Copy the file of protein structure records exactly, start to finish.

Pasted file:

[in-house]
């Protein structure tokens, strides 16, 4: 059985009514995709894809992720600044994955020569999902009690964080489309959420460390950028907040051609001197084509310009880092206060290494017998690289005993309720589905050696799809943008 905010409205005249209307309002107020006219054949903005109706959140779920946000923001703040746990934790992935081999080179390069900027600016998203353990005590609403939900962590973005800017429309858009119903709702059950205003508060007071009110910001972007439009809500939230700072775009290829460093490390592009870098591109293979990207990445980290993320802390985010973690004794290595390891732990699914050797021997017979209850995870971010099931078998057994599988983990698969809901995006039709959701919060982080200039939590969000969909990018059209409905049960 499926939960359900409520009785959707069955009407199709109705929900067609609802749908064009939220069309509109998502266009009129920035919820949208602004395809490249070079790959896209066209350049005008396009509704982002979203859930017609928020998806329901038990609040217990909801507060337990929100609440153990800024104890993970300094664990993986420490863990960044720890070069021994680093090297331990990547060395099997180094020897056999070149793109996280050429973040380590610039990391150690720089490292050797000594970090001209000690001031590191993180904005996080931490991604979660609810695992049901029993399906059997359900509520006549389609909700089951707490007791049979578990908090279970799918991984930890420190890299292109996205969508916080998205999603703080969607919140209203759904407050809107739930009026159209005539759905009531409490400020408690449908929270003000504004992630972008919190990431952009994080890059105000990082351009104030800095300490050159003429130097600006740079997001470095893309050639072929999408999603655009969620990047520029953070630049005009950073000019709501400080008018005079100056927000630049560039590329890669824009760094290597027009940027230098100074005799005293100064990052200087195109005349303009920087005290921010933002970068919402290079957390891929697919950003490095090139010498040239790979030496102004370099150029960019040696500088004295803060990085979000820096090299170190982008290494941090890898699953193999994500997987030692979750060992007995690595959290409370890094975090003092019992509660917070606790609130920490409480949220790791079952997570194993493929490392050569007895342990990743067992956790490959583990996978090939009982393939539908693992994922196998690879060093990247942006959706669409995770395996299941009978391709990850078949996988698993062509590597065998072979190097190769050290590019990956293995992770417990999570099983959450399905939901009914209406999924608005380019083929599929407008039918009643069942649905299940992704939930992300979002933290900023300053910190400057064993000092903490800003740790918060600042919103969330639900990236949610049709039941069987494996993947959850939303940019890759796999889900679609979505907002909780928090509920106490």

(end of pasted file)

[in-house]
């Protein structure tokens, strides 16, 4: 059985009514995709894809992720600044994955020569999902009690964080489309959420460390950028907040051609001197084509310009880092206060290494017998690289005993309720589905050696799809943008 905010409205005249209307309002107020006219054949903005109706959140779920946000923001703040746990934790992935081999080179390069900027600016998203353990005590609403939900962590973005800017429309858009119903709702059950205003508060007071009110910001972007439009809500939230700072775009290829460093490390592009870098591109293979990207990445980290993320802390985010973690004794290595390891732990699914050797021997017979209850995870971010099931078998057994599988983990698969809901995006039709959701919060982080200039939590969000969909990018059209409905049960 499926939960359900409520009785959707069955009407199709109705929900067609609802749908064009939220069309509109998502266009009129920035919820949208602004395809490249070079790959896209066209350049005008396009509704982002979203859930017609928020998806329901038990609040217990909801507060337990929100609440153990800024104890993970300094664990993986420490863990960044720890070069021994680093090297331990990547060395099997180094020897056999070149793109996280050429973040380590610039990391150690720089490292050797000594970090001209000690001031590191993180904005996080931490991604979660609810695992049901029993399906059997359900509520006549389609909700089951707490007791049979578990908090279970799918991984930890420190890299292109996205969508916080998205999603703080969607919140209203759904407050809107739930009026159209005539759905009531409490400020408690449908929270003000504004992630972008919190990431952009994080890059105000990082351009104030800095300490050159003429130097600006740079997001470095893309050639072929999408999603655009969620990047520029953070630049005009950073000019709501400080008018005079100056927000630049560039590329890669824009760094290597027009940027230098100074005799005293100064990052200087195109005349303009920087005290921010933002970068919402290079957390891929697919950003490095090139010498040239790979030496102004370099150029960019040696500088004295803060990085979000820096090299170190982008290494941090890898699953193999994500997987030692979750060992007995690595959290409370890094975090003092019992509660917070606790609130920490409480949220790791079952997570194993493929490392050569007895342990990743067992956790490959583990996978090939009982393939539908693992994922196998690879060093990247942006959706669409995770395996299941009978391709990850078949996988698993062509590597065998072979190097190769050290590019990956293995992770417990999570099983959450399905939901009914209406999924608005380019083929599929407008039918009643069942649905299940992704939930992300979002933290900023300053910190400057064993000092903490800003740790918060600042919103969330639900990236949610049709039941069987494996993947959850939303940019890759796999889900679609979505907002909780928090509920106490």